Cracow Outraged rally dissolved: the Foundation calls the Ministry for explanations
In May 2012 the authorities in Cracow dissolved the rally of the local limb of the Outraged movement. In a statement issued to the Minister of Administration and Digitisation Michał Boni, the HFHR referred to doubts of a legal nature and the unclear procedural circumstances surrounding the premature dissolution of the gathering. The Foundation called for reviewing the problem and taking action to avoid similar incidents in future.
The key objections raised by the HFHR concern the legal grounds for dissolving a legally registered rally and the inaction of the administrative authorities in hearing appeals against the dissolution decision.
On 23 May 2012, the gathering’s organiser received a letter from the Cracow Municipal Office informing him that the rally had been automatically dissolved because the number of the participants had fallen below the legal minimum of 15. The organiser appealed against this decision but his appeal was not considered. Two days later, representatives of the Municipal Office gave the protesters a verbal order to leave the rally area, again citing the automatic dissolution of the rally. On 28 May, the attorney for the gathering participants, Mr Krzysztof Bielański, appealed against this order. In the letter dated 29 May 2012, the Małopolskie Province Governor notified the protesters that their letters had not been treated as appeals because of the absence of an original administrative decision, and, as such, they would not be further examined. The appellants also have yet to receive a response to their complaint for the inaction of the Governor, which was submitted to the Minister of Administration and Digitisation in July 2012.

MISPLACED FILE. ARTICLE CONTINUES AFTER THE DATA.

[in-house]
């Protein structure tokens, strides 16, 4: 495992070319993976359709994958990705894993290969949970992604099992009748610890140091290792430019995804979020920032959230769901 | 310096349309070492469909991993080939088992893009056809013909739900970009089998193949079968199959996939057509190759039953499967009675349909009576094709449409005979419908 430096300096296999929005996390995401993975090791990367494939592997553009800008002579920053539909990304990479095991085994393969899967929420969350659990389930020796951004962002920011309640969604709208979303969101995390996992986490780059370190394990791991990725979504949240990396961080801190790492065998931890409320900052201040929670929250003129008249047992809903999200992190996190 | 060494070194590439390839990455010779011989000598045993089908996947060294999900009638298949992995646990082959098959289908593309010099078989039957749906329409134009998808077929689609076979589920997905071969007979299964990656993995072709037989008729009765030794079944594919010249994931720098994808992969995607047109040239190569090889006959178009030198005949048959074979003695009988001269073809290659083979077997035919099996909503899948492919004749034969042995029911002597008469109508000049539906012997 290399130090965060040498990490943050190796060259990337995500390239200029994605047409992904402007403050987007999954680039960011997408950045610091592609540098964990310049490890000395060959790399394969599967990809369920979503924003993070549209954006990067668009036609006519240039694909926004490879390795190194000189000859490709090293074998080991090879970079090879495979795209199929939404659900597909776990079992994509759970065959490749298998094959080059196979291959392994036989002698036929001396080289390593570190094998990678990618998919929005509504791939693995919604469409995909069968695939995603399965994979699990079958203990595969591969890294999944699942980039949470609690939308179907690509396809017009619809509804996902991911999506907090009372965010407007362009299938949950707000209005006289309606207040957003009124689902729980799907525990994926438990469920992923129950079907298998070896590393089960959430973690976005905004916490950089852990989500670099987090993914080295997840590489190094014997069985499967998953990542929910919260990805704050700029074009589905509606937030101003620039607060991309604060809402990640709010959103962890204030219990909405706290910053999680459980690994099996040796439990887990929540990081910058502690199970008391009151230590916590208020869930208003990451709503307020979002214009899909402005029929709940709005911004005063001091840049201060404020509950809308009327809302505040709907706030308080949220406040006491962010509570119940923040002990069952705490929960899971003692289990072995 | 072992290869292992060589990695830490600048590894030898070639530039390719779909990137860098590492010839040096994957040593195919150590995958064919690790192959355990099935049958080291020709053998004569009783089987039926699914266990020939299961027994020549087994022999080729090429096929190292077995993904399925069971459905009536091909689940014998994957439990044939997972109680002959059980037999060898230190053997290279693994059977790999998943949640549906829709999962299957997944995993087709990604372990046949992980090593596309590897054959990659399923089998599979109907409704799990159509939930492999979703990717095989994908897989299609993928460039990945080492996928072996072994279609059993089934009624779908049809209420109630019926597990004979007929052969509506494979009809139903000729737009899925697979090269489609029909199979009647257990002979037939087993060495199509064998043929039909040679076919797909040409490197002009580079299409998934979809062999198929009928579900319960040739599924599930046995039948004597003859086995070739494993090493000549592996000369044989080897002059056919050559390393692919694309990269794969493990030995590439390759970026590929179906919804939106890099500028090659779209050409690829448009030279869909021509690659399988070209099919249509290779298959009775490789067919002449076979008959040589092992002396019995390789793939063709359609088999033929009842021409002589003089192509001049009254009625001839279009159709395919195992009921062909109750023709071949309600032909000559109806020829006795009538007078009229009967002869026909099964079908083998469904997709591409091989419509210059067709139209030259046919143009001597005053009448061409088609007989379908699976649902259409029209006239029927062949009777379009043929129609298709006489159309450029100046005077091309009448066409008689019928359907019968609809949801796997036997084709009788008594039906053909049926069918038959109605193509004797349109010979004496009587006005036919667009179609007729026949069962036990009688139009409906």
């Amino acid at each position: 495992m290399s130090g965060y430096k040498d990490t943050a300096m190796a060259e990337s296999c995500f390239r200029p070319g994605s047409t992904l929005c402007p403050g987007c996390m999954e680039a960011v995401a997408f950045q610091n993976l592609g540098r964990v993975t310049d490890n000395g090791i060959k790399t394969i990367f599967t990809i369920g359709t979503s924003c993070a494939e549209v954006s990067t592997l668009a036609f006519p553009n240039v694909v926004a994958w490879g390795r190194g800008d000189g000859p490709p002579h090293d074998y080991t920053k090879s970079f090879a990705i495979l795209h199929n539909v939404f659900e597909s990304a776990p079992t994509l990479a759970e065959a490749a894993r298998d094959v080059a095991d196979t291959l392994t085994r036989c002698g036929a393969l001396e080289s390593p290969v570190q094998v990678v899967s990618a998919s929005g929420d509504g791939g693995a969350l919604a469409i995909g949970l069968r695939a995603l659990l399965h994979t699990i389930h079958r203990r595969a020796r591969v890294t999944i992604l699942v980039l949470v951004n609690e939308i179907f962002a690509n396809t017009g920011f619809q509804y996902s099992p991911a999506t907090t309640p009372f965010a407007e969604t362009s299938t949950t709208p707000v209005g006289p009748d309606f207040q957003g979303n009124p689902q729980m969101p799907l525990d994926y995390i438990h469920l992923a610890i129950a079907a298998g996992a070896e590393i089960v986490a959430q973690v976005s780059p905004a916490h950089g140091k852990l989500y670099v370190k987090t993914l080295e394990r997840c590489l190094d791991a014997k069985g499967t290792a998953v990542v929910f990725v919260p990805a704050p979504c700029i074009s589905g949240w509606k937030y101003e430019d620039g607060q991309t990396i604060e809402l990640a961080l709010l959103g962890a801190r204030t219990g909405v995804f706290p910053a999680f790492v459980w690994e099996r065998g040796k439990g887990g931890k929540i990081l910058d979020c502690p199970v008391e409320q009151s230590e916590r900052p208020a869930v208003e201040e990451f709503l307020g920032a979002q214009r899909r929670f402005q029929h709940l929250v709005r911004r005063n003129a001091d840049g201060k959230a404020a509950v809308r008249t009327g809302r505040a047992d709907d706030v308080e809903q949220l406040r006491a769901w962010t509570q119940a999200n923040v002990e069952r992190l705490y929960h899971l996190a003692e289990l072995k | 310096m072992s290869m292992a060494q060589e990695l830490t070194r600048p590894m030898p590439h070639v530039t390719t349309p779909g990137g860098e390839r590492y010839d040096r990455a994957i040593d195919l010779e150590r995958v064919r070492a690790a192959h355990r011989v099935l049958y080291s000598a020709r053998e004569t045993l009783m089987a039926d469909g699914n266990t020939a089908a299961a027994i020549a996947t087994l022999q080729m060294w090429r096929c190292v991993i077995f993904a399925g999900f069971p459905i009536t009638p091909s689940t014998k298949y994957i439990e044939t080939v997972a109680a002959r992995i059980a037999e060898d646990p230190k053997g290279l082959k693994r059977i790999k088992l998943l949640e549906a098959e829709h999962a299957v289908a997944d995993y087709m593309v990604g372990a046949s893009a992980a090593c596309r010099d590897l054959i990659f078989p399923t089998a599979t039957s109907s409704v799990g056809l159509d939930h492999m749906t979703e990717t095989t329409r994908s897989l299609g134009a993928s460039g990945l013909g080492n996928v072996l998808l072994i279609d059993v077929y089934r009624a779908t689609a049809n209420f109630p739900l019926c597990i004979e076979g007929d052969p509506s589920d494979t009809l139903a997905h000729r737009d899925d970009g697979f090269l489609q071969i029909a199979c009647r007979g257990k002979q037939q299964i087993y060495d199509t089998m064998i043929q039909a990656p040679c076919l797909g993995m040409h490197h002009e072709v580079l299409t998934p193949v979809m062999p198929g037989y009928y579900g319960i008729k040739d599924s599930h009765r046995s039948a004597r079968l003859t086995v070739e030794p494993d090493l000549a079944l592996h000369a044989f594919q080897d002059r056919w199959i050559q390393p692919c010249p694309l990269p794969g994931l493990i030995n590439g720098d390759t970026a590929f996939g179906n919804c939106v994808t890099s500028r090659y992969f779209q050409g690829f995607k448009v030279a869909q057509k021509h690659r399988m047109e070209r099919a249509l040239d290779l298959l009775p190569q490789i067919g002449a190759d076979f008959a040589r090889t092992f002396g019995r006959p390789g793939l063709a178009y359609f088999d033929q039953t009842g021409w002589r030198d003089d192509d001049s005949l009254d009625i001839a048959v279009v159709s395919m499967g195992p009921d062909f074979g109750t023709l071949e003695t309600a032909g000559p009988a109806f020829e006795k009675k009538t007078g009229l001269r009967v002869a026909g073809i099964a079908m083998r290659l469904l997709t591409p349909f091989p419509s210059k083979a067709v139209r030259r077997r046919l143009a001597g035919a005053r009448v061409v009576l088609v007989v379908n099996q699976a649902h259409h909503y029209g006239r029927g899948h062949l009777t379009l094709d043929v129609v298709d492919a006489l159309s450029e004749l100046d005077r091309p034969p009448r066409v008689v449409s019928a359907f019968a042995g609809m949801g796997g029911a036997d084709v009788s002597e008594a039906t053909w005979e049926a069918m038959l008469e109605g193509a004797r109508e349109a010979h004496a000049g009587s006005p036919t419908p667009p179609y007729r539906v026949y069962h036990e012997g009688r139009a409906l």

In its statement, the HFHR emphasised that the freedom to hold and participate in assemblies is one of the crucial values in a democratic state ruled by law. Citizens who exercise their right to organise and take part in a public gathering which was held legally and peacefully have the right to expect that authorities will not only tolerate the gathering but also take action to protect it. It must be noted that apart from prescribing a detailed appellate procedure, the regulations laid down in the Assemblies Act contain a list of legal grounds for dissolving a demonstration.
In consequence of the above, the HFHR expressed its doubts regarding the authorities’ refusal to grant the Assemblies Act protection for a minor gathering of less than 15 people. The Foundation also challenged the practice of citing too low number of participants as a justification of dissolving a legal assembly.
The Helsinki Foundation called on Minister Boni to respond to the noticeable practice of local authorities issuing official letters of an unclear legal status that results in limiting the availability of appellate remedies which can be used to challenge decisions curbing the freedom of assembly.